I love watching the process of creation, whether it’s pixels or fermentation. While I enjoy a good scotch, bourbon has become my liquor of choice, as it doesn’t carry the blunt hammer of peat. I’ve seen a couple of documentaries on the creation of scotch, so it’s neat to compare the processes and the liquid each produces.
Blended Whiskey and the Single Oak Project
Very interesting article on a multivariate test being run by whiskey maker Buffalo Trace, whose bourbon I thoroughly enjoy.
A very simple recipe of two ingredients: bourbon and peppermint schanpps. This sounds like an ideal winter drink.
Smoking Lemons for Smoked Lemonade
I smoked these beautiful lemons at 220° for an hour using a mix of charcoal and pecan and then we squeezed them to make an amazing lemonade that held a richer flavor, without losing any of the bright citrus tang. I’ve included a straightforward lemonade recipe below, but there are many great recipes out there that you can use as a base.
Five lemons will give you about one cup of juice, resulting in six servings of lemonade when all is said and done. The steps below are built on this estimate.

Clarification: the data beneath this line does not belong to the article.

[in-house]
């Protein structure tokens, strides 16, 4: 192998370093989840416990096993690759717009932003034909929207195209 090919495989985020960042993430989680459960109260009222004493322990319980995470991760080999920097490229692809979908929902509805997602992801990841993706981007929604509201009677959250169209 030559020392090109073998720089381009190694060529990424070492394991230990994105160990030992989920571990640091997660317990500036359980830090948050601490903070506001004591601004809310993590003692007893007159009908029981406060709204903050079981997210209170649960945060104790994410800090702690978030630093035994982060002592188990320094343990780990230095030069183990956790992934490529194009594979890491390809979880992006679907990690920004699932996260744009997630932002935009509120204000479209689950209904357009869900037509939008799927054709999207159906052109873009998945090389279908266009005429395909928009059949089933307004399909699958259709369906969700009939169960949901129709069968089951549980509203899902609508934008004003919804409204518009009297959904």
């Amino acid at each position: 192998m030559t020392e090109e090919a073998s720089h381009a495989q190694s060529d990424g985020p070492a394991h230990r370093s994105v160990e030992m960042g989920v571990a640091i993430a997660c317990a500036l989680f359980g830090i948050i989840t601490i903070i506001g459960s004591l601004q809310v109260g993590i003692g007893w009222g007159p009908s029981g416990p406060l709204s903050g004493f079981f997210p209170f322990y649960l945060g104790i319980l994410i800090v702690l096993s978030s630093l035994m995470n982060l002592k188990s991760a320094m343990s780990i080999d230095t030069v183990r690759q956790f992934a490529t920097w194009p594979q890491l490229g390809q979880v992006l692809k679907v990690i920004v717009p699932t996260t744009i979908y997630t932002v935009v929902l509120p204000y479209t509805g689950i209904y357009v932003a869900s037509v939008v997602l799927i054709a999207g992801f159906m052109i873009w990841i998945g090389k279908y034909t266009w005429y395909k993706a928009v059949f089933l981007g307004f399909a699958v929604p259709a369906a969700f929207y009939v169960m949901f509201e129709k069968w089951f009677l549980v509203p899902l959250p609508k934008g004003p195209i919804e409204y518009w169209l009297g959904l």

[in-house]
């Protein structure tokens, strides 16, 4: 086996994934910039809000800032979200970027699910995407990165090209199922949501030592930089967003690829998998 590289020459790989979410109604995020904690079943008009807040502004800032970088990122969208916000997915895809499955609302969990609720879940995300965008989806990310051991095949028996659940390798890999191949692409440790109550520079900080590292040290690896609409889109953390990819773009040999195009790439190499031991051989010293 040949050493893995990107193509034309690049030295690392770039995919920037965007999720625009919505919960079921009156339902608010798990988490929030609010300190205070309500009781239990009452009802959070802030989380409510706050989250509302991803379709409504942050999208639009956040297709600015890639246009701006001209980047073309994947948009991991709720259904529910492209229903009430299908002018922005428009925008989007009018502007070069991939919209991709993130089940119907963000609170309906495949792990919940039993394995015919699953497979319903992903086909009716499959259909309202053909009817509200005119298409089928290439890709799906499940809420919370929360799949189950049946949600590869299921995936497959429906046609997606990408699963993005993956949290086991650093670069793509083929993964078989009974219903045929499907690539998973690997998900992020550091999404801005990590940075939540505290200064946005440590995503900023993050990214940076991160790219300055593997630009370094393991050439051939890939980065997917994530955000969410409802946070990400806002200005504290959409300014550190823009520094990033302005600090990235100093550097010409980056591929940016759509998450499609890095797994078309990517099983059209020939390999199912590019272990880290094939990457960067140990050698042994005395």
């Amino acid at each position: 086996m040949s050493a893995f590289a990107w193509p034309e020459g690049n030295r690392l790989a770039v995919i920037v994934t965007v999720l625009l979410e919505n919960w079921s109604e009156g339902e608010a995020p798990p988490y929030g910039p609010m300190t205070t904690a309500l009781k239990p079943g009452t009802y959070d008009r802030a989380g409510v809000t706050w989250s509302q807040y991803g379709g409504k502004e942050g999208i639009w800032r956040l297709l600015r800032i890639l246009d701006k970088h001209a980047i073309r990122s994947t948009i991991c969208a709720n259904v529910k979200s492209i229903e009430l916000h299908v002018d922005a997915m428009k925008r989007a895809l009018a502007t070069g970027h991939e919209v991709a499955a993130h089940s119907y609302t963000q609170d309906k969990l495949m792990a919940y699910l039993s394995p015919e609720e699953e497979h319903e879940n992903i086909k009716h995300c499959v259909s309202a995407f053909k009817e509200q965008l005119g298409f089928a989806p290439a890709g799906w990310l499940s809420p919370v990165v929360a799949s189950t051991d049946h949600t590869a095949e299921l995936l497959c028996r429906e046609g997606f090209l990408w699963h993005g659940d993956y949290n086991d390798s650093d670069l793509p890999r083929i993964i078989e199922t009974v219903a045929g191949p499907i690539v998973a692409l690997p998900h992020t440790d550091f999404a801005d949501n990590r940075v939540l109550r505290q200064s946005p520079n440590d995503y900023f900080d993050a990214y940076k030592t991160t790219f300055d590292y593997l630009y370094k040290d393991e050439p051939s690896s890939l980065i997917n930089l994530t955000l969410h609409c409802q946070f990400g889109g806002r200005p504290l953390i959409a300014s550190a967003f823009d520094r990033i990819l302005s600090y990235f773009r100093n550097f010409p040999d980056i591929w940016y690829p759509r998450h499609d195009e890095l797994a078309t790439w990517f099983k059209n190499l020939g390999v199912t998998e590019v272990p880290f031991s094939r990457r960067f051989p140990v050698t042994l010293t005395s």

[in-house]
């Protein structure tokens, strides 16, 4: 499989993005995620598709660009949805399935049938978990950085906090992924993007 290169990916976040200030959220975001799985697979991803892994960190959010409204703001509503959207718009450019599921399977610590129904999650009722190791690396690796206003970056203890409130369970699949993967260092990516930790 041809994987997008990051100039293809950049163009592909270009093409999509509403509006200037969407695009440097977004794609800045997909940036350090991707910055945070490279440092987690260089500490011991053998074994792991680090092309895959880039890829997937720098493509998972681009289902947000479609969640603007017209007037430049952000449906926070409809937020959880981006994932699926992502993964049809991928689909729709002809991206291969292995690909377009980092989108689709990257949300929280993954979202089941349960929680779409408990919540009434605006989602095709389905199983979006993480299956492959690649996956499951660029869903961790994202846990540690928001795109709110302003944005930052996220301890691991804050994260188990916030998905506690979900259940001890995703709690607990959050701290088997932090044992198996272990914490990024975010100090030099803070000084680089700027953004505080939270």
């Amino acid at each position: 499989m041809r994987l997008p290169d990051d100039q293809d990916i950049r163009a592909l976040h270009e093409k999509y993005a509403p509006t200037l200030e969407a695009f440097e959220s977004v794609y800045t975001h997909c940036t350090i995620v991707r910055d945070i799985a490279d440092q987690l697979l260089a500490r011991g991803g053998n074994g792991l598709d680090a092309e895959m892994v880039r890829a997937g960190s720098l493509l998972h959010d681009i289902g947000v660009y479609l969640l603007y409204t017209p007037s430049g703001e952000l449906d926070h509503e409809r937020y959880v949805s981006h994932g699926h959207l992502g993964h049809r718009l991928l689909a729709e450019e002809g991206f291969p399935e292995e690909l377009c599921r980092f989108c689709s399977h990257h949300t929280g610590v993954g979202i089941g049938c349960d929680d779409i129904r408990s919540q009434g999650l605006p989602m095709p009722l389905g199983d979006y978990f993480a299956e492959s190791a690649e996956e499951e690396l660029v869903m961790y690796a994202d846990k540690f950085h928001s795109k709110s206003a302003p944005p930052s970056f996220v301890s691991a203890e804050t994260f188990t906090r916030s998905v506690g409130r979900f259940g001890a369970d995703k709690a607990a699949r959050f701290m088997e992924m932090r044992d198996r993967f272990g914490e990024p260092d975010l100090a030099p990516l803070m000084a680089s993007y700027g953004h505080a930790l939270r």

- Cut lemons in half and place them in a pan(s) that will fit in your smoker. . Disposable pie pans work well, as it may be easier to position them around the meat in the smoker. I placed some cut-side down and others cut side up to even out the amount of smoke they would absorb.
- Smoke them for about an hour at 220°, reduce the time if you’re already cooking at a higher temp.
- Pull them from the smoker and let them cool.
- While they cool, make a simple syrup by heating 1 cup of sugar and 1 cup water in a small saucepan until the sugar dissolves completely.
- Squeeze the now-cool lemons into a pitcher
- Pour the syrup into the pitcher along with 3 cups of cold water (you can add more later if it’s too strong, but you’ll likely add ice too).
For an added adult-only twist, you can add bourbon, either in the pitcher or per-glass, to your taste.
Hat tip to Leesa for the inspiration!